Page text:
Moving Past Thinking


I’ve been trying to put an idea into words, and then I caught the end of an interview with Michael Brauer yesterday where he nailed it for me:

“You have get to the point where you know it so well you don’t think about it anymore.”
Michael Brauer

I think this is where a lot of the struggle is for engineers trying to improve. I know it was a big hurdle for me, but it wasn’t something I realized at the time.

We want to get better and we think we’re trying, but in actuality we’re often doing everything but knowing things so well.

We’re often out looking for some missing link of gear we don’t have. Or we’re trying to track down some super-secret black art mixing trick we think only the top mixers know.

We get addicted to the phrase If Only….

If only I had that microphone.
If only I had that drummer.
If only I knew so-and-so’s signal chain on the bass.

Audio production is a craft, though. The greatest thing you can do in learning how to engineer and mix is focus on the craft and learn it so well you don’t think about it anymore. But that’s really hard to do when you’re off chasing something that’s not right in front of you.

For example, one of the biggest roadblocks for me for many years was EQ. I was always looking for recipes from other engineers. I’d look at what frequencies they cut or boosted and take copious notes. Then I’d look at what gear they used and try and find the closest plug-in to it.

But do you know what I found?

They all did it differently.

There was no ONE “right” answer. There was no “magic” setting that could solve everything.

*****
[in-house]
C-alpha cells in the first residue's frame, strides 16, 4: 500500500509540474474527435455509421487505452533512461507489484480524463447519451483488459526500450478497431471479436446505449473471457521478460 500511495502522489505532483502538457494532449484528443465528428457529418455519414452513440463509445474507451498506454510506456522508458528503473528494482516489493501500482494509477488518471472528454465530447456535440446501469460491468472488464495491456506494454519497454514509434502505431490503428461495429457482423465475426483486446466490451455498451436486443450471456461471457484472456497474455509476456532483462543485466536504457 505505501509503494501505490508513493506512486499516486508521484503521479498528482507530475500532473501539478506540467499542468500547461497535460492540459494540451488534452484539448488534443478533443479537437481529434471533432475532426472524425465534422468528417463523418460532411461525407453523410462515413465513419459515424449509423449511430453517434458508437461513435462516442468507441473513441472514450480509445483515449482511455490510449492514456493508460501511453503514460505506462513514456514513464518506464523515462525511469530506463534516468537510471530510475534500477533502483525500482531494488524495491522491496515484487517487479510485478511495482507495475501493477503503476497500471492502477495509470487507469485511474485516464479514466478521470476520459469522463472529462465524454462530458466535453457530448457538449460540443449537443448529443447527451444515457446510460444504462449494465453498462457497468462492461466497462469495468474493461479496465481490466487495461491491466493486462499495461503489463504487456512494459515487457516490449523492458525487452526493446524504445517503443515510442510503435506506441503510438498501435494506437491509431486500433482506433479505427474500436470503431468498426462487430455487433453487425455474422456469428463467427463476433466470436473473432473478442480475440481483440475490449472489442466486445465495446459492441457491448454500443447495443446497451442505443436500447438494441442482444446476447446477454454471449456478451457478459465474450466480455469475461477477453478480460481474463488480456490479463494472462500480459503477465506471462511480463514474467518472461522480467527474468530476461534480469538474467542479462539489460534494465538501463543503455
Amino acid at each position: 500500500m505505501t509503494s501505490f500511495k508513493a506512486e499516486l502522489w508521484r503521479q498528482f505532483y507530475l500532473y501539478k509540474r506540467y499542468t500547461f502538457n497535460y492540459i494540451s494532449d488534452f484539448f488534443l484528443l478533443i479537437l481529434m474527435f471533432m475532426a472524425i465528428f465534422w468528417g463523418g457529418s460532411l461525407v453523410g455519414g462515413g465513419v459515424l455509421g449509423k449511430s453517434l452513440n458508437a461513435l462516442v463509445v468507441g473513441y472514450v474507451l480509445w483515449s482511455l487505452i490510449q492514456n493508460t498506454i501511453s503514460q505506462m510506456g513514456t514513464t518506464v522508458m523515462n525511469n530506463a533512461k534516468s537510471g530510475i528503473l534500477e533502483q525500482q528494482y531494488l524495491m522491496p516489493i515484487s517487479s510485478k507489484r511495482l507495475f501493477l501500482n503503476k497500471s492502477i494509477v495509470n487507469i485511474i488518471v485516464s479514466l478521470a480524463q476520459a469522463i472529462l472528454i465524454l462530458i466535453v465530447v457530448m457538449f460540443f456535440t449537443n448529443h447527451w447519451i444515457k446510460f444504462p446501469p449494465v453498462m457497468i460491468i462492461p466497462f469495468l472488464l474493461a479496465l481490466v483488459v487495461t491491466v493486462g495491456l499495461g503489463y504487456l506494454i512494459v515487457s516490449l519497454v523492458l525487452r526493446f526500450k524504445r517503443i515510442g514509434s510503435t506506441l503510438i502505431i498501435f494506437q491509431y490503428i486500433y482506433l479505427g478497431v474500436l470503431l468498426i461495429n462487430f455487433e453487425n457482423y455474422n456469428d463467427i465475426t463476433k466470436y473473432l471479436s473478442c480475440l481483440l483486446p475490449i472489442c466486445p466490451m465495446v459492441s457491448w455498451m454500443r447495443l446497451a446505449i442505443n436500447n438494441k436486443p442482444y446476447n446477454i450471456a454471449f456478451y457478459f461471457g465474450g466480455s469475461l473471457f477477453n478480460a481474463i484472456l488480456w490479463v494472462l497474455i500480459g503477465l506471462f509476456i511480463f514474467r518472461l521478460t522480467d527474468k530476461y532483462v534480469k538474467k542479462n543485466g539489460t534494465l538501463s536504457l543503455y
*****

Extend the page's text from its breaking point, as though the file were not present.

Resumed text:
I was chasing information, but information wasn’t really the answer I needed. I had EQ’s in front of me all the time, and I needed to learn how to use THAT EQ.

Some information I learned was helpful because it got me in the ballpark at times. Ultimately, I just had to learn how to make it work for myself. I had to do it over and over again getting guidance along the way from other engineers when I could. Eventually the repetition got me to a point where it was nearly second nature.

It wasn’t an overnight thing, though. It took time and effort and intentionality along with some key guidance to get there.

This is the kind of thing I love helping engineers with today. I love guiding others to figure this all out faster so they’re not chasing ghosts in gear and esoteric techniques.

Are you ready to improve your audio production skills this year? I’d love to connect with you to discuss how I can help you and your team remotely or in-person in 2021. Please drop me a message through my Contact page, and I will be in touch.

David Stagl

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